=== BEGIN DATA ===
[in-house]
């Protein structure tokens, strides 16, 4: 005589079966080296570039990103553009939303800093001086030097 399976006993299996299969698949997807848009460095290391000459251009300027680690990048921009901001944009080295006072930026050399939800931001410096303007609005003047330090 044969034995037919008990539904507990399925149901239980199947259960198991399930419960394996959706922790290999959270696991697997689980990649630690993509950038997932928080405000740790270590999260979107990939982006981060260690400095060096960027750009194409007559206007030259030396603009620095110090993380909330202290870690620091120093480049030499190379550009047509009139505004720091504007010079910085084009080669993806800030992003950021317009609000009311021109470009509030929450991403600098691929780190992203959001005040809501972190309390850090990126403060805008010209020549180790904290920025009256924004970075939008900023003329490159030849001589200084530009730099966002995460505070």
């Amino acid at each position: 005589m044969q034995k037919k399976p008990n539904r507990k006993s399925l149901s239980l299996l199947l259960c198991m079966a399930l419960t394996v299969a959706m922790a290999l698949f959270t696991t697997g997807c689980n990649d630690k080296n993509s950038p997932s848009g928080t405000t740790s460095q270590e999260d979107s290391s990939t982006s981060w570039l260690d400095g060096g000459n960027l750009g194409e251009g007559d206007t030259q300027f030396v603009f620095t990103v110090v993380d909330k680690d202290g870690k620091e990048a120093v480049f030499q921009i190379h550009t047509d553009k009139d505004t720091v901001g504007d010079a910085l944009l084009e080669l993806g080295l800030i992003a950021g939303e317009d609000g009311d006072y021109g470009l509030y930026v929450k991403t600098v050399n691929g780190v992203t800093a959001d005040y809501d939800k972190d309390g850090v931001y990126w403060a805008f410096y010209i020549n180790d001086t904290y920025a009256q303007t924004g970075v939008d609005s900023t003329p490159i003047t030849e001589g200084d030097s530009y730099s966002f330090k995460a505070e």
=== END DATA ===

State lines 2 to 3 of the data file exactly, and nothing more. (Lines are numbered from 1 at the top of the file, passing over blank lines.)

């Protein structure tokens, strides 16, 4: 005589079966080296570039990103553009939303800093001086030097 399976006993299996299969698949997807848009460095290391000459251009300027680690990048921009901001944009080295006072930026050399939800931001410096303007609005003047330090 044969034995037919008990539904507990399925149901239980199947259960198991399930419960394996959706922790290999959270696991697997689980990649630690993509950038997932928080405000740790270590999260979107990939982006981060260690400095060096960027750009194409007559206007030259030396603009620095110090993380909330202290870690620091120093480049030499190379550009047509009139505004720091504007010079910085084009080669993806800030992003950021317009609000009311021109470009509030929450991403600098691929780190992203959001005040809501972190309390850090990126403060805008010209020549180790904290920025009256924004970075939008900023003329490159030849001589200084530009730099966002995460505070």
């Amino acid at each position: 005589m044969q034995k037919k399976p008990n539904r507990k006993s399925l149901s239980l299996l199947l259960c198991m079966a399930l419960t394996v299969a959706m922790a290999l698949f959270t696991t697997g997807c689980n990649d630690k080296n993509s950038p997932s848009g928080t405000t740790s460095q270590e999260d979107s290391s990939t982006s981060w570039l260690d400095g060096g000459n960027l750009g194409e251009g007559d206007t030259q300027f030396v603009f620095t990103v110090v993380d909330k680690d202290g870690k620091e990048a120093v480049f030499q921009i190379h550009t047509d553009k009139d505004t720091v901001g504007d010079a910085l944009l084009e080669l993806g080295l800030i992003a950021g939303e317009d609000g009311d006072y021109g470009l509030y930026v929450k991403t600098v050399n691929g780190v992203t800093a959001d005040y809501d939800k972190d309390g850090v931001y990126w403060a805008f410096y010209i020549n180790d001086t904290y920025a009256q303007t924004g970075v939008d609005s900023t003329p490159i003047t030849e001589g200084d030097s530009y730099s966002f330090k995460a505070e």